Mr. Kidney: To ask the Secretary of State for Trade and Industry what assessment she has made of the incidence of predatory below-cost pricing of groceries by retailers; and what assessment she has made of the effect of such pricing on (a) food producers and (b) competition in the retail groceries sector. 
Mr. Sutcliffe: None. It is for the Office of Fair Trading (OFT), as the UK's independent competition authority, to decide whether to investigate competition issues. Any information or evidence concerning market failure or anti-competitive practices should be submitted directly to the OFT.
Mr. Hoyle: To ask the Secretary of State for Trade and Industry what help her Department will give to (a) tidal and (b) wave powered electricity; and what help it will give to assist UK manufacturing to provide the equipment. 
Mr. Timms: The main form of support for all renewable technologies is the Renewables Obligation (RO) which provides a stable and long-term market for renewable electricity. Electricity generation from both wave and tidal technologies is eligible for the RO.
However, these technologies are further from market and still at the developmental stage. Therefore the principal form of support has been through the DTI's Research and Development Programme, which since 1997, has committed around £15 million towards the development of these technologies.
The recent Renewable Innovation Review undertaken by the DTI and the Carbon Trust www.dti.gov.uk/energy/renewables/policy/renewables innovation review.shtml considered the issue of funding for the next phase of development of these technologies which includes small scale demonstration and pre-commercial stages.
The DTI is currently considering what the options are for providing further support and how we support the industry through the next phase of development We recognise the significant industrial opportunities which successful development of wave and tide power technology could provide for the UK.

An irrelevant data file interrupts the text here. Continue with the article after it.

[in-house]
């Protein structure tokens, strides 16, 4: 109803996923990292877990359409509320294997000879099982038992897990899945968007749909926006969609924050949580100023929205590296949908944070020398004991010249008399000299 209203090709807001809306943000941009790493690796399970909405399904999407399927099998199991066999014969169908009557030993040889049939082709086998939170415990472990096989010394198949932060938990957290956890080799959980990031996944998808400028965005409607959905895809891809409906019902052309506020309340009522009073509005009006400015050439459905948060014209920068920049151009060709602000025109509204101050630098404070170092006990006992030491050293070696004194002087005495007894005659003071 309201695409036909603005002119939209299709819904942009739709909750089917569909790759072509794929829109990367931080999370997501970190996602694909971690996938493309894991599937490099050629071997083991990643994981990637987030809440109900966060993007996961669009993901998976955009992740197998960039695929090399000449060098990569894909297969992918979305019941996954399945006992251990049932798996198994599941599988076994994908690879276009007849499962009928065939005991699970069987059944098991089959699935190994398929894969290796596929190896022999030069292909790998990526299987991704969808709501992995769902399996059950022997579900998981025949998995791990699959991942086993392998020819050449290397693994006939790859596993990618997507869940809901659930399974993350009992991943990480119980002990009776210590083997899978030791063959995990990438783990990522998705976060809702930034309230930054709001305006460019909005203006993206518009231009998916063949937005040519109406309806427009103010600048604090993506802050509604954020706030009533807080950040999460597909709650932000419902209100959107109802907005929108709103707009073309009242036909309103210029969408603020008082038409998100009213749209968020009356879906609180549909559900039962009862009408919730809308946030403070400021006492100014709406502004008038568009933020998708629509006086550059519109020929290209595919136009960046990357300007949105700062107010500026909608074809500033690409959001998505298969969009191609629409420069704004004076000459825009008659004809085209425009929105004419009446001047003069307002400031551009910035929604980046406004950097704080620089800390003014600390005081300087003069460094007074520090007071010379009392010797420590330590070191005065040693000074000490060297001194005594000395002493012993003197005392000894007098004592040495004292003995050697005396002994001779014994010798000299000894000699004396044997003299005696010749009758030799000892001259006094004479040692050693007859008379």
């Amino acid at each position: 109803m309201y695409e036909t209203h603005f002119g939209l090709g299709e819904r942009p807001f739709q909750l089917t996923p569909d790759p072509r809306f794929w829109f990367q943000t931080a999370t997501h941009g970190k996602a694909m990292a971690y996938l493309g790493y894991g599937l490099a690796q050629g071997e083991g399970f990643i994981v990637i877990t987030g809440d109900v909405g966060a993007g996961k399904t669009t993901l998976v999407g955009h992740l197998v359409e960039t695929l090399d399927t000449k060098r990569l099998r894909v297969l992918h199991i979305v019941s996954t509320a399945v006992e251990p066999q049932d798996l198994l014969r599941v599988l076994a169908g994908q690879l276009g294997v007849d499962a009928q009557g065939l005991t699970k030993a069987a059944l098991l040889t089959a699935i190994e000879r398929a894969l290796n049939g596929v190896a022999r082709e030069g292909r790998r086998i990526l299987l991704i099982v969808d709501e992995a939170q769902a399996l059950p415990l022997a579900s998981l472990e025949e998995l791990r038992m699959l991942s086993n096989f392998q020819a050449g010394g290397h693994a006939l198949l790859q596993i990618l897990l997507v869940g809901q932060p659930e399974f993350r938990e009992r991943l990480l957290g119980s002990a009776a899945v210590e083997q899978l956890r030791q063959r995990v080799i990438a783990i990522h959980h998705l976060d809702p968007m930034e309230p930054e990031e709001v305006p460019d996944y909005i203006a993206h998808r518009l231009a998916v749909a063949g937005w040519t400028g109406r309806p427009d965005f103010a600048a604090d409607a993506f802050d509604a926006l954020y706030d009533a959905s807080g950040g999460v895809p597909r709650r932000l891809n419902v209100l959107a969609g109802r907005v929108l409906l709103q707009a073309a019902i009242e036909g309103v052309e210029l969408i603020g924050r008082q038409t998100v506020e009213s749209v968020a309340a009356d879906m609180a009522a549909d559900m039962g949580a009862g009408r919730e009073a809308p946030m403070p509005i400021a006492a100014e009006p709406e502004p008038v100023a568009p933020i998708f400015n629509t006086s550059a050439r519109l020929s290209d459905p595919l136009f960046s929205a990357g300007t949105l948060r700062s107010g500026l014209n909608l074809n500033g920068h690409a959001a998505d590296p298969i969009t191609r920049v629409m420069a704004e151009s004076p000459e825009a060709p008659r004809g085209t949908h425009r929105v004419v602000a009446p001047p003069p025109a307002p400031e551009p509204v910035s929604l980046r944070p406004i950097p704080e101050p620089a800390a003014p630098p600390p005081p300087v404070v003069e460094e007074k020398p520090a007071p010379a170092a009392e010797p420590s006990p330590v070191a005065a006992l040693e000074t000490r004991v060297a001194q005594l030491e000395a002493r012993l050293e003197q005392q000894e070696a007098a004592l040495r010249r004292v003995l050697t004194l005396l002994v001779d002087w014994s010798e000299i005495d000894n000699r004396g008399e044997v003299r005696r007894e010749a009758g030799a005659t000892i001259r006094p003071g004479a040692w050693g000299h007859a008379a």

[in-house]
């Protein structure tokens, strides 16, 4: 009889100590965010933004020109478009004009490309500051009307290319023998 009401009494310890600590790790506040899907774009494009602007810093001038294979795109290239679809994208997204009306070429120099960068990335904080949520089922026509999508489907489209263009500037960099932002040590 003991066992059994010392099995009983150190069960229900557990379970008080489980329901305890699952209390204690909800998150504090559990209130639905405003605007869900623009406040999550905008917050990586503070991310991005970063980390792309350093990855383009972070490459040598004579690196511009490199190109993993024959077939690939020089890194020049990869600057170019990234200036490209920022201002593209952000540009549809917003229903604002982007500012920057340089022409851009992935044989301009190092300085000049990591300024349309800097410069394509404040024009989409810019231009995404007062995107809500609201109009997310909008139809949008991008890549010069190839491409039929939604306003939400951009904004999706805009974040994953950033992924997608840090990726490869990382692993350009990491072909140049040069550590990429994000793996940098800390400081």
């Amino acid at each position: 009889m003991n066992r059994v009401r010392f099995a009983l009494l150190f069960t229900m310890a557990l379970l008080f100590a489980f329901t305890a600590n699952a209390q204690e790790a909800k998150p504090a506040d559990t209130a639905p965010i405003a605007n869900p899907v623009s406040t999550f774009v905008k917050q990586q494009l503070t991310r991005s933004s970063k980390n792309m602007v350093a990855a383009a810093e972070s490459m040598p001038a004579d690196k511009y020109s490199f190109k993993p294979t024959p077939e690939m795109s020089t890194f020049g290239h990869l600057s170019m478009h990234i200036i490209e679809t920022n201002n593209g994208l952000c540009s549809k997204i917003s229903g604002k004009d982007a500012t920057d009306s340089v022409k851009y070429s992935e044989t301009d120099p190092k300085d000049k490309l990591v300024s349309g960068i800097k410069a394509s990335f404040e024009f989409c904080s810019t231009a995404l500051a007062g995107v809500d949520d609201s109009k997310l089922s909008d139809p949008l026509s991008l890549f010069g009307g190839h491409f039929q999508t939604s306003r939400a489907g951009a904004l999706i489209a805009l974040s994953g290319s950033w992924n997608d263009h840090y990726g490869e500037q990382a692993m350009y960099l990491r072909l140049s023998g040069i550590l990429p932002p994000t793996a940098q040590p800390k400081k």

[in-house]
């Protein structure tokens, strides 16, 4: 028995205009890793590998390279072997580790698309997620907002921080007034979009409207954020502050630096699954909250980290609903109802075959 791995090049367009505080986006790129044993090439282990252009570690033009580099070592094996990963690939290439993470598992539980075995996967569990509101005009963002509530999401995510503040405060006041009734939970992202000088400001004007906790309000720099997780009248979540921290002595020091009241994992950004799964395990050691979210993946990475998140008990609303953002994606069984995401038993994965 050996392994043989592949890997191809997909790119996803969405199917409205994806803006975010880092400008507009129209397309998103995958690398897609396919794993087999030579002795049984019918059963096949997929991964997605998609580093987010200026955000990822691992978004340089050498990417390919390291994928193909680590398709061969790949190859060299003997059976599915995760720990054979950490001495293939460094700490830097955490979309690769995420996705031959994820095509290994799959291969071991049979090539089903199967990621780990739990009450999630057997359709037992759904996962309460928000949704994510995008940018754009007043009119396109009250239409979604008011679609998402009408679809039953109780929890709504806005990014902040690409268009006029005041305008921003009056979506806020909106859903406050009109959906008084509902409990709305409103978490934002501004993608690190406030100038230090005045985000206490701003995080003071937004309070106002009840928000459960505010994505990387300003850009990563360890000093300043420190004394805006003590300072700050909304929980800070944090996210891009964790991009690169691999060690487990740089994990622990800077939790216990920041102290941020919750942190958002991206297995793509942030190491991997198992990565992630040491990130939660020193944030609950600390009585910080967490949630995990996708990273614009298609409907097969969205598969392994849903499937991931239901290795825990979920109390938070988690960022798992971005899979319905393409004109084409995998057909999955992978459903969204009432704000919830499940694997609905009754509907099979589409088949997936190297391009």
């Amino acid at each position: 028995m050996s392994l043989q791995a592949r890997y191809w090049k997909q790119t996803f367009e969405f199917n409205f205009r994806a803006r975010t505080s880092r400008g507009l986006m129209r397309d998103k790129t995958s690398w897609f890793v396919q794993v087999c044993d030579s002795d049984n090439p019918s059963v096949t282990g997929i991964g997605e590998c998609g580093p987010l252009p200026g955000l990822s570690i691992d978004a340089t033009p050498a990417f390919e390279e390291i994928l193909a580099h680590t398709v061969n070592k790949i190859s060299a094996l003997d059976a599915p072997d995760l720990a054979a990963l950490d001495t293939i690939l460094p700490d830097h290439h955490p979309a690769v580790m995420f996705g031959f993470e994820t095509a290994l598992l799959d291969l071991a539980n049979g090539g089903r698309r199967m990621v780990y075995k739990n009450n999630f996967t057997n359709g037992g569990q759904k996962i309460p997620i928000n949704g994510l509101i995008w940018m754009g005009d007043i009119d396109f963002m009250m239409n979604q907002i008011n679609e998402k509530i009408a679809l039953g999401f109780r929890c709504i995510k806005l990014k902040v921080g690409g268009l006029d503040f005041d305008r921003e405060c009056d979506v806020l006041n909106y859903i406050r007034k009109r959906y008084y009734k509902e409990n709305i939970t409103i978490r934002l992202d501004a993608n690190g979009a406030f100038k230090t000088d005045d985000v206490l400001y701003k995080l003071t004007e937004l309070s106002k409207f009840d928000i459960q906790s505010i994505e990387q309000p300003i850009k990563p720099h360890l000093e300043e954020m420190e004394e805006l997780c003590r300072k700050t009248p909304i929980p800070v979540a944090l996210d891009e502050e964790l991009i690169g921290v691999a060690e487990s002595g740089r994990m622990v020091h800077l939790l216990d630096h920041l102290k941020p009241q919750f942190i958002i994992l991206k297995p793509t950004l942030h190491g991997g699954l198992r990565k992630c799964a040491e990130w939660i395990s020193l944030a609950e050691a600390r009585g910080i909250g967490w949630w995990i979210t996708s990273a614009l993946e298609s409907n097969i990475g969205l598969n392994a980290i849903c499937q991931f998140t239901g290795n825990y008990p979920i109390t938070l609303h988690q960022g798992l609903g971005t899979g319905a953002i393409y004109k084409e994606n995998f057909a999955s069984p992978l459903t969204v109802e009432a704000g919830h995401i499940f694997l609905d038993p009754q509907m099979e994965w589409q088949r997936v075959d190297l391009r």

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Ms Hewitt: Information on spin-off numbers is gathered on an annual basis. The Higher Education-Business Interaction (HEBI) survey has recorded the following number of spin-offs over the last three years:
UK universities' spin-off performance compares favourably with US universities. UK universities identified one spin-off firm for every £15 million of research expenditure, compared with one for every £44 million in the US.
Mr. David Stewart: To ask the Secretary of State for Trade and Industry what discussions she has had with the British manufacturing industry on ensuring that they are able to provide the turbine manufacturing capability for new wind farm developments in the UK. 
Mr. Timms: The Department is taking a keen interest in developing opportunities for UK companies. This has included a recent request to each of the key European Wind Turbine Manufacturing companies to set up contacts within the Department, to identify inward investment opportunities and to press home the message about the capability of the UK to supply to this growing market. Meetings have also taken place in the UK with Vestas Celtic, PeterBrotherhood and DEWind in relation to developing their supply chains and increasing UK content in projects. A programme of 'meet the wind turbine company buyer' events has been started with successful events so far in Newcastle, Hamburg and Aberdeen. Further events are planned for Manchester, Belfast, Yorkshire and Humberside, East of England and Scotland.